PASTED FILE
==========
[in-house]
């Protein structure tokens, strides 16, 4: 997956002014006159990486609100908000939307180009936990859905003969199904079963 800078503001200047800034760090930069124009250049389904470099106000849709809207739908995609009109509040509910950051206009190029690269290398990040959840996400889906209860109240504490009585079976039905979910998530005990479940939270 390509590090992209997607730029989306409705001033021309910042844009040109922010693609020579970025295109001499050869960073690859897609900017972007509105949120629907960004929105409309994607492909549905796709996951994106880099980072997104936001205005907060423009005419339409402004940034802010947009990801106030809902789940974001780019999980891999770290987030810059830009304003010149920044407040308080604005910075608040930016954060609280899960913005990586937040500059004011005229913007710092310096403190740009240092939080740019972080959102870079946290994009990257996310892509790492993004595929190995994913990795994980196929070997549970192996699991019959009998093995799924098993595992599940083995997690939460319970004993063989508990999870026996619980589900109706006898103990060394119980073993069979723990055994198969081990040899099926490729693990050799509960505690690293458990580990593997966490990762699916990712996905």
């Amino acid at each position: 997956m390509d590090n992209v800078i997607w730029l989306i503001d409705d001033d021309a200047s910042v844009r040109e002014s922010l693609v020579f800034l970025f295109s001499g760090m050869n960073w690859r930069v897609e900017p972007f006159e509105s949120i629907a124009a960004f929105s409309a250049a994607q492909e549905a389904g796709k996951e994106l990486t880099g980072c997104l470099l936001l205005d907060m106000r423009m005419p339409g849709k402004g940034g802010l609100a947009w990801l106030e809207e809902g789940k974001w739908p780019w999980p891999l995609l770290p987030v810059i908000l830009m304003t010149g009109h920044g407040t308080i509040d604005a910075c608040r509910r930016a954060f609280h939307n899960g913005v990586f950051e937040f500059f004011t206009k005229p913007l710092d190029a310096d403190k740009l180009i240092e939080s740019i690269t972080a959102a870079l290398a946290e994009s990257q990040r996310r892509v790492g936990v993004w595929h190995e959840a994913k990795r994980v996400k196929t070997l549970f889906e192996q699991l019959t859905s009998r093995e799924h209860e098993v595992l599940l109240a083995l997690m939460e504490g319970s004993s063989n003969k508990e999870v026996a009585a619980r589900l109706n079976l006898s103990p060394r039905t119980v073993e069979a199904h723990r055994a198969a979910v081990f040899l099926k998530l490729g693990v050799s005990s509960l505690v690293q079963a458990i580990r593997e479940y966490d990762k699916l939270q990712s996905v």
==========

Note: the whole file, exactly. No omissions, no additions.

[in-house]
């Protein structure tokens, strides 16, 4: 997956002014006159990486609100908000939307180009936990859905003969199904079963 800078503001200047800034760090930069124009250049389904470099106000849709809207739908995609009109509040509910950051206009190029690269290398990040959840996400889906209860109240504490009585079976039905979910998530005990479940939270 390509590090992209997607730029989306409705001033021309910042844009040109922010693609020579970025295109001499050869960073690859897609900017972007509105949120629907960004929105409309994607492909549905796709996951994106880099980072997104936001205005907060423009005419339409402004940034802010947009990801106030809902789940974001780019999980891999770290987030810059830009304003010149920044407040308080604005910075608040930016954060609280899960913005990586937040500059004011005229913007710092310096403190740009240092939080740019972080959102870079946290994009990257996310892509790492993004595929190995994913990795994980196929070997549970192996699991019959009998093995799924098993595992599940083995997690939460319970004993063989508990999870026996619980589900109706006898103990060394119980073993069979723990055994198969081990040899099926490729693990050799509960505690690293458990580990593997966490990762699916990712996905």
């Amino acid at each position: 997956m390509d590090n992209v800078i997607w730029l989306i503001d409705d001033d021309a200047s910042v844009r040109e002014s922010l693609v020579f800034l970025f295109s001499g760090m050869n960073w690859r930069v897609e900017p972007f006159e509105s949120i629907a124009a960004f929105s409309a250049a994607q492909e549905a389904g796709k996951e994106l990486t880099g980072c997104l470099l936001l205005d907060m106000r423009m005419p339409g849709k402004g940034g802010l609100a947009w990801l106030e809207e809902g789940k974001w739908p780019w999980p891999l995609l770290p987030v810059i908000l830009m304003t010149g009109h920044g407040t308080i509040d604005a910075c608040r509910r930016a954060f609280h939307n899960g913005v990586f950051e937040f500059f004011t206009k005229p913007l710092d190029a310096d403190k740009l180009i240092e939080s740019i690269t972080a959102a870079l290398a946290e994009s990257q990040r996310r892509v790492g936990v993004w595929h190995e959840a994913k990795r994980v996400k196929t070997l549970f889906e192996q699991l019959t859905s009998r093995e799924h209860e098993v595992l599940l109240a083995l997690m939460e504490g319970s004993s063989n003969k508990e999870v026996a009585a619980r589900l109706n079976l006898s103990p060394r039905t119980v073993e069979a199904h723990r055994a198969a979910v081990f040899l099926k998530l490729g693990v050799s005990s509960l505690v690293q079963a458990i580990r593997e479940y966490d990762k699916l939270q990712s996905v």